• cellink 800x450

    Cellink produces and sells a hydrogel that is compatible with all extrusion based 3D bioprinters. Basically want to establish themselves as the leading suppliers of consumables as bioprinters become more widely available and their prices drop. 

  • hydrogel 800x450

    In a new research report, detailed in the Journal of Advanced Materials, researchers have discovered a way of creating hydrogels that are “extremely tough and robust”, while also being compatible with the encapsulation of cells within the structure itself.

  •  University of Bristol 3D Print Bio Ink with Stem Cells

    Scientists at the University of Bristol have developed a new kind of stem-cell containing bio-ink, which could eventually allow the production of complex tissues for surgical implants. This new bio-ink contains two different polymers, a natural and a synthetic one. Team has been successful to 3D Print full-size tracheal cartilage ring and expect to print surgical bone or cartilage implants with it.

  •  These 4 Universities have their own 3D Printing Plans

    The Four Universities are working their own way to develop 3D Printing for medical uses and these include Indiana University-layering by applying a viscous bio-ink; Wake Forest University- Integrated Tissue and Organ Printing System (ITOP), which deposits biodegradables to form the tissue's shape, and water-based gels that contain the cells; Pennsylvania State University- artificial cartilage produced by the team is very similar to native cow cartilage and lastly, Advanced Solutions Life Sciences working with capillary beds, which they can flow blood through in the lab.

  • Students pioneer Scaffold Free Bioprinting with Hacked Ultimaker

    Students at Ludwig-Maximilian University of Munich and the Technical University of Munich formed up a team called Team BiotINK and have discovered a way of 3d printing without going through scaffold formation. Using ultimaker 2+ 3d printer and biotink with streptavidin, the 3d printing can now be done without scaffolds and hence reducing the cost of 3d printing.

  • Coronary Microvasculature 300x300 2

    One roadblock to 3D printing complete, functional organs lies in our inability to ensure the engineered tissue will be well nourished with an accessible blood supply.  Presently we have seen attempts at recreating arteries and veins, but successfully ensuring blood flow deep into tissue to the level of the capillary beds has proven elusive. A group of bioengineers and clinicians have pioneered a technique allowing them to print a fibrin patch containing organized endothelial cells, the cellular linining of blood vessels. Not only did the printed patch enhance blood vessel formation, but the engineered vascular tissue actually integrated with the host's own vasculature, improving tissue perfusion of damaged tissues. This research provides a novel technique that may permit printing of larger blocks of tissue and even organs.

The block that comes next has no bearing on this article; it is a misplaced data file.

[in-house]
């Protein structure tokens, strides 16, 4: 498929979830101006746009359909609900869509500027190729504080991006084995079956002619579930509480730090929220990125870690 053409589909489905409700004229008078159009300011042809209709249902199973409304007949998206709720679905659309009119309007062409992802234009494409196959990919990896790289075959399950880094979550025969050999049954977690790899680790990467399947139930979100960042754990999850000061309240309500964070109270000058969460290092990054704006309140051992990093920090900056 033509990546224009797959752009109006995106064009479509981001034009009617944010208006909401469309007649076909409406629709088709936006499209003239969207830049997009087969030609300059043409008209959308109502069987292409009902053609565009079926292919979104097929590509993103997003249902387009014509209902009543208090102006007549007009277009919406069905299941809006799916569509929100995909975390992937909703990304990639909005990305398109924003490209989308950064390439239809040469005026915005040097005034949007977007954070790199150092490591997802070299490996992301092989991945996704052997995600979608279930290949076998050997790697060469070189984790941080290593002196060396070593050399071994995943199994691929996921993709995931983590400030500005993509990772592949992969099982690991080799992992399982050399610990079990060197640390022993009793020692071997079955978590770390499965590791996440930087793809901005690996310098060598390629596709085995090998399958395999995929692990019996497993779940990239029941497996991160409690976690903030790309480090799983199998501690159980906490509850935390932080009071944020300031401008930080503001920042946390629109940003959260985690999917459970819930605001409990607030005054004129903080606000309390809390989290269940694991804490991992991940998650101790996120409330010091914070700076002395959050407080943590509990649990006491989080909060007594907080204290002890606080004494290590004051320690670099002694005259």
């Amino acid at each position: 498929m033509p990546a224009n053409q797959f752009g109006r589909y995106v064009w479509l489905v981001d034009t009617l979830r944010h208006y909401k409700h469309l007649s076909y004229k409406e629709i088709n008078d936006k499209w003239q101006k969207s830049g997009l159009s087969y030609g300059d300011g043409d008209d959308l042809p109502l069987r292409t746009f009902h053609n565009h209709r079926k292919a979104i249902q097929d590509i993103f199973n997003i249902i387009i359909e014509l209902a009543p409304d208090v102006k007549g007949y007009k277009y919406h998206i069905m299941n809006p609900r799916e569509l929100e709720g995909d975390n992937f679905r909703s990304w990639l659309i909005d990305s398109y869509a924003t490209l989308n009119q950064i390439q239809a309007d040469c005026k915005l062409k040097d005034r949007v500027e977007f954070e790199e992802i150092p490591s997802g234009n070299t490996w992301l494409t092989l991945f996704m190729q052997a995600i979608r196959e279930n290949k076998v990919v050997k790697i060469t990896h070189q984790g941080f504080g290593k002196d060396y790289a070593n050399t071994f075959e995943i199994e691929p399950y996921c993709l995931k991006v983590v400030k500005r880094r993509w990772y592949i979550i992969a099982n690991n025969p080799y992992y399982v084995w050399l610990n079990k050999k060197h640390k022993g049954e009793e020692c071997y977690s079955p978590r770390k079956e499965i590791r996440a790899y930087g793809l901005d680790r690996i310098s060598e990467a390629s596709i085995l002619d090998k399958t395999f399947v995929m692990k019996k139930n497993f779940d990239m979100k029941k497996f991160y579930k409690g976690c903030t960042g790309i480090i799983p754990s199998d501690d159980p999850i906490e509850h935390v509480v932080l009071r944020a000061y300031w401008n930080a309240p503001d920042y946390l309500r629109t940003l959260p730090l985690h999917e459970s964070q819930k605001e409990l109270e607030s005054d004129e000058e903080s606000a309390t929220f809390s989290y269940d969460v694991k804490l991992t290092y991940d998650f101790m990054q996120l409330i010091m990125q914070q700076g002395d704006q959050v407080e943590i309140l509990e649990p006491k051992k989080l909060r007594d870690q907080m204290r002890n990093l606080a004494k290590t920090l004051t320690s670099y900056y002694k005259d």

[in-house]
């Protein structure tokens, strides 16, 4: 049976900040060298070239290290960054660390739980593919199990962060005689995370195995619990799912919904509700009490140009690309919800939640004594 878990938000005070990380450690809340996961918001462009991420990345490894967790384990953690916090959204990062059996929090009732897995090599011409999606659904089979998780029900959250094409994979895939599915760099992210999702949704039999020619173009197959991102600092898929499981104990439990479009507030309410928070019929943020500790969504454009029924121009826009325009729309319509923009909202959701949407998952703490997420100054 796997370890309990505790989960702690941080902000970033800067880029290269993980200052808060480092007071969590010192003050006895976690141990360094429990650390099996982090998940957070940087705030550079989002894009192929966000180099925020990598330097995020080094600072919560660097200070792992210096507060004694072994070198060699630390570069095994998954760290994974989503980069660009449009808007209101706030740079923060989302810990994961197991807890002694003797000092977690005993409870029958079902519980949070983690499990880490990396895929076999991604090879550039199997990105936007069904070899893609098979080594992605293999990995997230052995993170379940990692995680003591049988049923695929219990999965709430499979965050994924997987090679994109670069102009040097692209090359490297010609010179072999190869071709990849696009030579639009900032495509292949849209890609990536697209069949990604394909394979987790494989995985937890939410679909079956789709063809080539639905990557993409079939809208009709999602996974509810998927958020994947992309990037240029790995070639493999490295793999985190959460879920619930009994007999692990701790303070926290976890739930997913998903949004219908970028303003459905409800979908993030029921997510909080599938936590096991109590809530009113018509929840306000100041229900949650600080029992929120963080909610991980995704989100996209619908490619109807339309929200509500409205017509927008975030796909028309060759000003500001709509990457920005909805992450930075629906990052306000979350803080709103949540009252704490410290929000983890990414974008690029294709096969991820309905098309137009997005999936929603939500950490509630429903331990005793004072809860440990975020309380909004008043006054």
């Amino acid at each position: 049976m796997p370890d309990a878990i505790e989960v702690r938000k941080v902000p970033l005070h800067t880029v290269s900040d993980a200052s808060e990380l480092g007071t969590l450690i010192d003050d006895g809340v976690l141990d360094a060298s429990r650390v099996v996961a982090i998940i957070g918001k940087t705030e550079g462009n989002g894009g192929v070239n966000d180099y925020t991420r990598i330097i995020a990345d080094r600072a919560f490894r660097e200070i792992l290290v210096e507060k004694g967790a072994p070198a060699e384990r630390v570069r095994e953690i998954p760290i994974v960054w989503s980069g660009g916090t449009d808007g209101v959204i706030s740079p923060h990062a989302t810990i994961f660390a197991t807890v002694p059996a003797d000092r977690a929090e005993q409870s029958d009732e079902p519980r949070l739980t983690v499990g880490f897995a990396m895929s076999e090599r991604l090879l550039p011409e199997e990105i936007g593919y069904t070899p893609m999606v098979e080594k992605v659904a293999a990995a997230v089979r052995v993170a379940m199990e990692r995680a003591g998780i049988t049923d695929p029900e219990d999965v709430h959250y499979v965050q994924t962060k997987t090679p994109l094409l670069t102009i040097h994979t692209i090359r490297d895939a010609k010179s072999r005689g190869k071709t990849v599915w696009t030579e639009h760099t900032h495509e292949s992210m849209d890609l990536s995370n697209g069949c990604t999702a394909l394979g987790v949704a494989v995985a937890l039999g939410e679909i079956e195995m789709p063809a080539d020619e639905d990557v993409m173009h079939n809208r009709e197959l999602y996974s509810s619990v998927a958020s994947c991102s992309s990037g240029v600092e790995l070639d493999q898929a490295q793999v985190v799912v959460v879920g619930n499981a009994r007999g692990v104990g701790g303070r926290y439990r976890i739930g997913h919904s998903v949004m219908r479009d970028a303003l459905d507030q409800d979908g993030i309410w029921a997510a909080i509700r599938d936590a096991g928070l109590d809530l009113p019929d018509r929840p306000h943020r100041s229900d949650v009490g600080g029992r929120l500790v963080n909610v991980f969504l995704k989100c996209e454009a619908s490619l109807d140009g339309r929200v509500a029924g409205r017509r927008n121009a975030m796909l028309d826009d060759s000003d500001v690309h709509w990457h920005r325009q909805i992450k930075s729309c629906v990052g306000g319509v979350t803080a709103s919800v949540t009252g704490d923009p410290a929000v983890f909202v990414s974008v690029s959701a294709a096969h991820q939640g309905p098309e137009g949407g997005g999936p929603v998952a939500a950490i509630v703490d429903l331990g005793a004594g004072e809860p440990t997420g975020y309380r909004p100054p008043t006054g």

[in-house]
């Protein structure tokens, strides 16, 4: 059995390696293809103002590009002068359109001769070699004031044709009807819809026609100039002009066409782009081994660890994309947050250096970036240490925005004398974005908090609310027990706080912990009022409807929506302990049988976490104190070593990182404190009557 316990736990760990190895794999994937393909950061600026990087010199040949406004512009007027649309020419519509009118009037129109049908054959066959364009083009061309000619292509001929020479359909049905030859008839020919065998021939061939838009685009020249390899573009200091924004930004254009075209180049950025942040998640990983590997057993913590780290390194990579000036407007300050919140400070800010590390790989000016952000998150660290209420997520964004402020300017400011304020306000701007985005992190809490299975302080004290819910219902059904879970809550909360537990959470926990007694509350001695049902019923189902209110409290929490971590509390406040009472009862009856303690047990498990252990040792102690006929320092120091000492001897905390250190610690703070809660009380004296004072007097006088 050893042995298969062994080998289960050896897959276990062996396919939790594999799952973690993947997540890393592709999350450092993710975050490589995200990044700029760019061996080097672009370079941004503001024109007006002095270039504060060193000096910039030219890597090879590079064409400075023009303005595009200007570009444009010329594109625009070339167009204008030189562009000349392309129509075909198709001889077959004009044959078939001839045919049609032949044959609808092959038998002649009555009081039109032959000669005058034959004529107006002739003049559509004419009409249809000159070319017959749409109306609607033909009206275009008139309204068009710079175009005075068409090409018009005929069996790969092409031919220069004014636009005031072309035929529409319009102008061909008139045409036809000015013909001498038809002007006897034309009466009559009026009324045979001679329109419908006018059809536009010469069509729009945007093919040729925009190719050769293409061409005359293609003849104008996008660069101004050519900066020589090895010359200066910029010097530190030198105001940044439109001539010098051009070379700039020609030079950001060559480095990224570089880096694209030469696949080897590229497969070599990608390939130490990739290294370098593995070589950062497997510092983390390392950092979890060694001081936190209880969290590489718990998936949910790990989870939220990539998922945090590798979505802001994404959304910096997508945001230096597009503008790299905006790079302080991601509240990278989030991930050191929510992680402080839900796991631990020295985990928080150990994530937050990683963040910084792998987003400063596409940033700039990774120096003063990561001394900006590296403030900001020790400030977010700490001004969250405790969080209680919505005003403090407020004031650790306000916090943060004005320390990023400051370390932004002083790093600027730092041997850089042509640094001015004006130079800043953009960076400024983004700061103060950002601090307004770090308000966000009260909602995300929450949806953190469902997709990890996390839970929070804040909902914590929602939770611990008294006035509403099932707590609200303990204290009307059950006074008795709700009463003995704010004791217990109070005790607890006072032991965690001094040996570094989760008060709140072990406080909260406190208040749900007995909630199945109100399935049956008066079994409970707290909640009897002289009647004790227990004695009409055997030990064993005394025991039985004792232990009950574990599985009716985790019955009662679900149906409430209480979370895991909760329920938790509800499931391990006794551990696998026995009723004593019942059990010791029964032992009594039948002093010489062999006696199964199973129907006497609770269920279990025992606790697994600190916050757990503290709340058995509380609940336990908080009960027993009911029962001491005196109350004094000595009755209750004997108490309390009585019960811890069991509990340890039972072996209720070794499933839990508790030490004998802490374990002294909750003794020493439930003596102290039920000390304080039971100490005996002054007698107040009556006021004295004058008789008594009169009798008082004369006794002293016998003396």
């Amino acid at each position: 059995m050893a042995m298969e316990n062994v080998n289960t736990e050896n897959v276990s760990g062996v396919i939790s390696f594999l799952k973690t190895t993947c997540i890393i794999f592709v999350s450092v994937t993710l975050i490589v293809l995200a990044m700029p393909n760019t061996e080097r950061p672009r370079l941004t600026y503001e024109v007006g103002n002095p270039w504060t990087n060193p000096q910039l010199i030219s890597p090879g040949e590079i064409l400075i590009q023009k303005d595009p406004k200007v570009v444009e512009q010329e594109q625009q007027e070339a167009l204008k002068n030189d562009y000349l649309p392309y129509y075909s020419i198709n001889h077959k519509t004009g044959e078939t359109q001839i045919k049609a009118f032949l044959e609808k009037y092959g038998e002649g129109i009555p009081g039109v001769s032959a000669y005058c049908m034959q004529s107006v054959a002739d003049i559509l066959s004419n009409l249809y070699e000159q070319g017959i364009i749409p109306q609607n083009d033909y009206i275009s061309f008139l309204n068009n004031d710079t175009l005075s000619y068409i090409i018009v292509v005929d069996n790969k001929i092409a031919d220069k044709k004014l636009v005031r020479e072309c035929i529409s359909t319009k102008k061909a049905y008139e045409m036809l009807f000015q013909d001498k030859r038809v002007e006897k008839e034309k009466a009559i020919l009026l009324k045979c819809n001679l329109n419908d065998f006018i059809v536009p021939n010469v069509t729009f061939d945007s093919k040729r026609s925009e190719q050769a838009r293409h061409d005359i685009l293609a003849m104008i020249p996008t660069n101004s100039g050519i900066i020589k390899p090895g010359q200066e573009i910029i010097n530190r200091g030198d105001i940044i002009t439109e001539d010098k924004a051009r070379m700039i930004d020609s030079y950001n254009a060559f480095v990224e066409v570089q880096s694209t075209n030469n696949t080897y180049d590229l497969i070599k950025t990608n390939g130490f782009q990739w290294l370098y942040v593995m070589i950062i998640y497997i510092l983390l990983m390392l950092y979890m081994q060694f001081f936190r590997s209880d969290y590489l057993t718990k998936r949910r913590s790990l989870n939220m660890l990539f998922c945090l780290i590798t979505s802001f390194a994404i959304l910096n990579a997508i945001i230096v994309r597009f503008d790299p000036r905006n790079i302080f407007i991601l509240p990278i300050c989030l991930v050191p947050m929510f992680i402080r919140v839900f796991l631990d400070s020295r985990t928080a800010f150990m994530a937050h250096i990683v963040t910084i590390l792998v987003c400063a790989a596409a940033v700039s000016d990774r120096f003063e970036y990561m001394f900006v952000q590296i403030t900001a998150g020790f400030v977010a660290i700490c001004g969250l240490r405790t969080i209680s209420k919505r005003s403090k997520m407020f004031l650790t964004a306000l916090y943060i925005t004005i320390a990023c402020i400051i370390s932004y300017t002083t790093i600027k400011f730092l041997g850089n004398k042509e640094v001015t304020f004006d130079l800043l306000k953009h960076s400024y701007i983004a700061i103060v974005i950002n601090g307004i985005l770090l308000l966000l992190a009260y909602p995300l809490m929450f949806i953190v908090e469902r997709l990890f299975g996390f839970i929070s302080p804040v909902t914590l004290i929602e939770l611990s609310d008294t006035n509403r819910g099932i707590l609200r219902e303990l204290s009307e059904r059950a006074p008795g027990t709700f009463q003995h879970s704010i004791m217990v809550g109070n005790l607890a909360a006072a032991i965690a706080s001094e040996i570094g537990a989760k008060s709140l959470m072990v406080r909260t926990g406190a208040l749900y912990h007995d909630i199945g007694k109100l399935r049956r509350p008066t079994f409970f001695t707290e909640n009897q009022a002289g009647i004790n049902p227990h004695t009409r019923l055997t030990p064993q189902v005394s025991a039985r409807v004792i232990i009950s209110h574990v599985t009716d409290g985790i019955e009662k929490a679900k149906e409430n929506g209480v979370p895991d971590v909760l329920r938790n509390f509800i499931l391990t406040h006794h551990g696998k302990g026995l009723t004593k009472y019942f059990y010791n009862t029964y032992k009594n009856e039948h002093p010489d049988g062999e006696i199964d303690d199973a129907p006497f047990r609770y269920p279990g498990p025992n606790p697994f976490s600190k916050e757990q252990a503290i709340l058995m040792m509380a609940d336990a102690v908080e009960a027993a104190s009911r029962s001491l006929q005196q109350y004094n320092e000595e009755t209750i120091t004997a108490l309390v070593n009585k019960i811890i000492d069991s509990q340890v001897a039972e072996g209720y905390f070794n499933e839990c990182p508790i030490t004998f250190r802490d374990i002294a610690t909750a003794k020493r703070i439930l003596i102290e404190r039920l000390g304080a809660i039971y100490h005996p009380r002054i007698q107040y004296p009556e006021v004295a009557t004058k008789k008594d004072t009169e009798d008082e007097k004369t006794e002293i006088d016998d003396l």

•  Human Earlobe receives Complex Vasculature with Open Source Vitaprint

    The Institute for Development of Advanced Applied Systems (IRNAS), located in Slovenia, operates Symbiolab, an open source-based biolab that focuses on the development of future-proof 3D biofabrication. The company developed Vitaprint, an open source platform which has now been used by IRNAS to fabricate 3D Printed Blood Vessels into a human earlobe using the freeform perfusable vessel and channel systems into bio-compatible hydrogels.

  • New Bioprinting Ink will open the world for Scaffolds

    A group of researchers from Japan’s Osaka University have developed a new bioprinting ink using a method based on hydrogelation mediated by horseradish peroxidase, an enzyme that can create cross-links between phenyl groups of an added polymer in the presence of the oxidant hydrogen peroxide. This bioprinting ink will be better substitute of Sodium Alginate as it will allow 3D Printing of more variety of scaffolds.

  • Researchers Use 3D Printing Cryogenics to Develop Biological Replicas for Tissue Regeneration

    Researchers from Imperial College London (ICL) have developed new 3D Printing Technique to create biological replicas for tissue regeneration. In collaboration with Kings College London, they experimented with 3D Printing and Cryogenics using solid Carbon Dioxide (dry ice) to quickly cool down hydrogel ink and Ultimaker 3D Printer. Once the ink softens, it forms a gel as soft as human tissue, which was then seeded with Dermal Fibroblasts with success.

Contact Info

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8485 E McDonald Dr #550
Scottsdale, AZ 85250

Phone 480.755.1155

Fax: 480-247-4213